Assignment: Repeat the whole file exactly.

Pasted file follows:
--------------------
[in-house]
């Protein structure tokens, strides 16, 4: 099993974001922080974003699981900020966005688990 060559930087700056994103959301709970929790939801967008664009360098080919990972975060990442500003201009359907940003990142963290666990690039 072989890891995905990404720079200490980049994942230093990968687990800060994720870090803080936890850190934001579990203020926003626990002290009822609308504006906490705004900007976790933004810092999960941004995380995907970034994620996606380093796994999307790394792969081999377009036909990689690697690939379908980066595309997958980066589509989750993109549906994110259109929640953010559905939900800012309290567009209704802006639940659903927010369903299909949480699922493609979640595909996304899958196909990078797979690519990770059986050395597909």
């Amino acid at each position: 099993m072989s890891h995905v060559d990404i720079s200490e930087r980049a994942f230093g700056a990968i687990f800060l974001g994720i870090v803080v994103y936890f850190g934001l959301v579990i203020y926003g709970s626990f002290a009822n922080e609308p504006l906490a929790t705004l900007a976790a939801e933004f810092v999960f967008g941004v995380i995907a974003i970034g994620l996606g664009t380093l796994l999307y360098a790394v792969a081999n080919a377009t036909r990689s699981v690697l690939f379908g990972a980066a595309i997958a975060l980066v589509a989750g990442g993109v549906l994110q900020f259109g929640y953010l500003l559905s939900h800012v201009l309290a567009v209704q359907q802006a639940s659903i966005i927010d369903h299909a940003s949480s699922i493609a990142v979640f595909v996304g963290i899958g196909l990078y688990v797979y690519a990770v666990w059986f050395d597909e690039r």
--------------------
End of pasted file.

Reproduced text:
[in-house]
């Protein structure tokens, strides 16, 4: 099993974001922080974003699981900020966005688990 060559930087700056994103959301709970929790939801967008664009360098080919990972975060990442500003201009359907940003990142963290666990690039 072989890891995905990404720079200490980049994942230093990968687990800060994720870090803080936890850190934001579990203020926003626990002290009822609308504006906490705004900007976790933004810092999960941004995380995907970034994620996606380093796994999307790394792969081999377009036909990689690697690939379908980066595309997958980066589509989750993109549906994110259109929640953010559905939900800012309290567009209704802006639940659903927010369903299909949480699922493609979640595909996304899958196909990078797979690519990770059986050395597909």
């Amino acid at each position: 099993m072989s890891h995905v060559d990404i720079s200490e930087r980049a994942f230093g700056a990968i687990f800060l974001g994720i870090v803080v994103y936890f850190g934001l959301v579990i203020y926003g709970s626990f002290a009822n922080e609308p504006l906490a929790t705004l900007a976790a939801e933004f810092v999960f967008g941004v995380i995907a974003i970034g994620l996606g664009t380093l796994l999307y360098a790394v792969a081999n080919a377009t036909r990689s699981v690697l690939f379908g990972a980066a595309i997958a975060l980066v589509a989750g990442g993109v549906l994110q900020f259109g929640y953010l500003l559905s939900h800012v201009l309290a567009v209704q359907q802006a639940s659903i966005i927010d369903h299909a940003s949480s699922i493609a990142v979640f595909v996304g963290i899958g196909l990078y688990v797979y690519a990770v666990w059986f050395d597909e690039r």